Following significant collaboration with the industry, the Transportation Security Administration (TSA) issued a revised directive, effective July 27, 2022, which updates one of the prior directives issued in the wake of a May 2021 cyberattack on one of the nation’s largest interstate oil pipelines. Similar to the prior directives, this latest version, Security Directive Pipeline-2021-02C, incorporates several key modifications that provide more flexibility for operators of critical pipeline and LNG infrastructure who are subject to the directives. This includes reliance on a performance-based, rather than prescriptive, security outcome model, which is more aligned with the federal pipeline safety regulations and allows operators to develop plans that are tailored to their pipeline systems. The updated directive, along with a portion of previous Directive 2021-02B, is set to expire within one year, on July 27, 2023, during which time the TSA intends to pursue formal rulemaking.
TSA remains concerned that risks to critical pipeline systems and LNG facilities continue to be high. As such, TSA mandates in its most recent directive that the following additional protocols be developed and incorporated into response plans:
- Cybersecurity Implementation Plan. This plan must be submitted to TSA for approval within 90 days of the effective date of the directive (i.e., by Oct. 25, 2022). The plan must provide specific measures and a proposed schedule for implementation of network segmentation policies and controls, access control measures, policies and controls to manage access rights; policies that limit the availability and use of shared accounts, continued monitoring and detection procedures; and policies to reduce the exploitation risks of unpatched systems.
- Cybersecurity Incident Response Plan.
- Cybersecurity Assessment Program (including annual submission of plans to assess cybersecurity effectiveness and vulnerabilities).
Notably, until a Cybersecurity Implementation Plan is approved by TSA, owner/operators of critical pipeline and LNG facilities are required to continue to implement the July 2021 Security Directive Pipeline-2021-02B, attached to the new Security Directive Pipeline-2021-02C, along with any TSA approved action plans or alternative measures. In part, these new requirements reflect feedback from the pipeline and LNG industry on the prior directives, particularly with respect to allowing more flexibility for security practices involving operational technology (OT) systems as opposed to the previous emphasis on information technology (IT) systems. In addition, updated Security Directive Pipeline-2021-01B (which, on May 29, 2022, replaced and superseded the May 2021 Security Directive Pipeline-2021-01A) revised the reporting requirements to mandate reporting within 24 hours (rather than 12 hours).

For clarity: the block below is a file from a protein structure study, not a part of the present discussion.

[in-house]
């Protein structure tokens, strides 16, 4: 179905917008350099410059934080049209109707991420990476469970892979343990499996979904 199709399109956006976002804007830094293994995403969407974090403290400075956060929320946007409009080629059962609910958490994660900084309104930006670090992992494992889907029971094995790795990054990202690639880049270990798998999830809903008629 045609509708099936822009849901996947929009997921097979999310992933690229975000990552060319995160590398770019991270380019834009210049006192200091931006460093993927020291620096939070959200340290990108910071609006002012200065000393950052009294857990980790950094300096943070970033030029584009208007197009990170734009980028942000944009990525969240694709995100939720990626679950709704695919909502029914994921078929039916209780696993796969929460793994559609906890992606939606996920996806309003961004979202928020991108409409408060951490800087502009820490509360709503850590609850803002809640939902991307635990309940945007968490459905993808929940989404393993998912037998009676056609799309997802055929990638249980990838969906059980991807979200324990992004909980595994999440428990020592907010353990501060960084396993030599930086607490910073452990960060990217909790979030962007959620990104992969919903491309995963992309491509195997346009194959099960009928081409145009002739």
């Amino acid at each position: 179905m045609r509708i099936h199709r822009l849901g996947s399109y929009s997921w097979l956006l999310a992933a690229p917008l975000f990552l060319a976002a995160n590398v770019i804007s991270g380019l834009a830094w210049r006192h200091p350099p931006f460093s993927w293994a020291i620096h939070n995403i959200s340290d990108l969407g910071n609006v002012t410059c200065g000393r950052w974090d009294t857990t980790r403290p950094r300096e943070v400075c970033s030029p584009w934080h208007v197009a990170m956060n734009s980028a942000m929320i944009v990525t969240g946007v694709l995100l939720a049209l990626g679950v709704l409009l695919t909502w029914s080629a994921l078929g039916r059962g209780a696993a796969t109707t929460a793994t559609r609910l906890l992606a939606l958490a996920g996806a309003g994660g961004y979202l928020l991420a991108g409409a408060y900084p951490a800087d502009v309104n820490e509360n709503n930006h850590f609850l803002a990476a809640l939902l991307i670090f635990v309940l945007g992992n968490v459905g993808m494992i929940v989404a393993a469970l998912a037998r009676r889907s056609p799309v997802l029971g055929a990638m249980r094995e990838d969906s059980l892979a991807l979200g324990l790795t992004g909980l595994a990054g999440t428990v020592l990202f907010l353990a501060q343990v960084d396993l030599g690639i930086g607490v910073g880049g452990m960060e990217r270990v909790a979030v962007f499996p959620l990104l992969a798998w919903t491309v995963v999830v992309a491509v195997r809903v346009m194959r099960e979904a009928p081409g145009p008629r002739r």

TSA’s demands on owners and operators of critical pipelines and LNG facilities, however, remain stringent. In a press release about the latest directive, TSA Administrator David Pekoske said, “We recognize that every company is different, and we have developed an approach that accommodates that fact, supported by continuous monitoring and auditing to assess achievement of the needed cybersecurity outcomes.” Whether or not the performance-based approach actually facilitates sufficient flexibility for critical pipeline and LNG owners and operators remains to be seen, and a number of prescriptive requirements remain in the updated directive.
While the latest revision is encouraging and the directive’s language indicates more flexible requirements for the industry, pipeline and LNG critical facility owners and operators should seek expert advice when developing, implementing, and assessing their incident response plans to ensure that they remain on track with the ever-evolving standards.